Ducks and geese ran quacking across my path. White cats were sunning themselves among yellow pumpkins on the porch steps. I looked through the wire screen into a big, light kitchen with a white floor. I saw a long table, rows of wooden chairs against the wall, and a shining range in one corner. Two girls were washing dishes at the sink, laughing and chattering, and a little one, in a short pinafore, sat on a stool playing with a rag baby. When I asked for their mother, one of the girls dropped her towel, ran across the floor with noiseless bare feet, and disappeared. The older one, who wore shoes and stockings, came to the door to admit me. She was a buxom girl with dark hair and eyes, calm and self-possessed.
“Won’t you come in? Mother will be here in a minute.”
Before I could sit down in the chair she offered me, the miracle happened; one of those quiet moments that clutch the heart, and take more courage than the noisy, excited passages in life. Ántonia came in and stood before me; a stalwart, brown woman, flat-chested, her curly brown hair a little grizzled. It was a shock, of course. It always is, to meet people after long years, especially if they have lived as much and as hard as this woman had. We stood looking at each other. The eyes that peered anxiously at me were — simply Ántonia’s eyes. I had seen no others like them since I looked into them last, though I had looked at so many thousands of human faces. As I confronted her, the changes grew less apparent to me, her identity stronger. She was there, in the full vigor of her personality, battered but not diminished, looking at me, speaking to me in the husky, breathy voice I remembered so well.
“My husband’s not at home, sir. Can I do anything?”
“Don’t you remember me, Ántonia? Have I changed so much?”
She frowned into the slanting sunlight that made her brown hair look redder than it was. Suddenly her eyes widened, her whole face seemed to grow broader. She caught her breath and put out two hard-worked hands.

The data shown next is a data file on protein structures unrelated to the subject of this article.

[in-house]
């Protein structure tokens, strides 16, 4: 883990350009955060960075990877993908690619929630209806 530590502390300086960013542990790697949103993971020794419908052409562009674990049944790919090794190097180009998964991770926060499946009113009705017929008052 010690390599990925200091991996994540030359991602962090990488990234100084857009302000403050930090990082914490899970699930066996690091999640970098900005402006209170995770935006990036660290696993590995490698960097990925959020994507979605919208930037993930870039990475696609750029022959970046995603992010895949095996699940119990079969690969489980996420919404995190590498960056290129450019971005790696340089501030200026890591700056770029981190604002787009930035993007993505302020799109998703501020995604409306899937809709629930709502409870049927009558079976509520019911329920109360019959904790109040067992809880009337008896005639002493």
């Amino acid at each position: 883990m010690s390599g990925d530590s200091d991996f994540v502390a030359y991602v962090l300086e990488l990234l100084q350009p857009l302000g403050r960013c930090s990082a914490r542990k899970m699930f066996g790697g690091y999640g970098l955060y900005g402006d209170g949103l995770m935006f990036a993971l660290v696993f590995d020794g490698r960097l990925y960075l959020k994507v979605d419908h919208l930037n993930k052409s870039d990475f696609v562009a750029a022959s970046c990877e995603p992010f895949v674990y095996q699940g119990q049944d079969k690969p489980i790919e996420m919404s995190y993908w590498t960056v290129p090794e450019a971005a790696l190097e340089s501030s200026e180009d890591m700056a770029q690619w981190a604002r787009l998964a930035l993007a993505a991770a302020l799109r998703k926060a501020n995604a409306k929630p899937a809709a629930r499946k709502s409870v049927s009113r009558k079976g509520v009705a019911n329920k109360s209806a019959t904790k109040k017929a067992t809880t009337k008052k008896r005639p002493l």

“Why, it’s Jim! Anna, Yulka, it’s Jim Burden!” She had no sooner caught my hands than she looked alarmed. “What’s happened? Is anybody dead?”
I patted her arm. “No. I did n’t come to a funeral this time. I got off the train at Hastings and drove down to see you and your family.”
She dropped my hand and began rushing about. “Anton, Yulka, Nina, where are you all? Run, Anna, and hunt for the boys. They’re off looking for that dog, somewhere. And call Leo. Where is that Leo!” She pulled them out of corners and came bringing them like a mother cat bringing in her kittens. “You don’t have to go right off, Jim? My oldest boy’s not here. He’s gone with papa to the street fair at Wilber. I won’t let you go! You’ve got to stay and see Rudolph and our papa.” She looked at me imploringly, panting with excitement.
While I reassured her and told her there would be plenty of time, the barefooted boys from outside were slipping into the kitchen and gathering about her.
“Now, tell me their names, and how old they are.”
As she told them off in turn, she made several mistakes about ages, and they roared with laughter. When she came to my light-footed friend of the windmill, she said, “This is Leo, and he’s old enough to be better than he is.”
He ran up to her and butted her playfully with his curly head, like a little ram, but his voice was quite desperate. “You’ve forgot! You always forget mine. It’s mean! Please tell him, mother!” He clenched his fists in vexation and looked up at her impetuously.
She wound her forefinger in his yellow fleece and pulled it, watching him. “Well, how old are you?”
“I’m twelve,” he panted, looking not at me but at her; “I’m twelve years old, and I was born on Easter day!”
She nodded to me. “It’s true. He was an Easter baby.”
The children all looked at me, as if they expected me to exhibit astonishment or delight at this information. Clearly, they were proud of each other, and of being so many. When they had all been introduced, Anna, the eldest daughter, who had met me at the door, scattered them gently, and came bringing a white apron which she tied round her mother’s waist.
“Now, mother, sit down and talk to Mr. Burden. We’ll finish the dishes quietly and not disturb you.”
Ántonia looked about, quite distracted. “Yes, child, but why don’t we take him into the parlor, now that we’ve got a nice parlor for company?”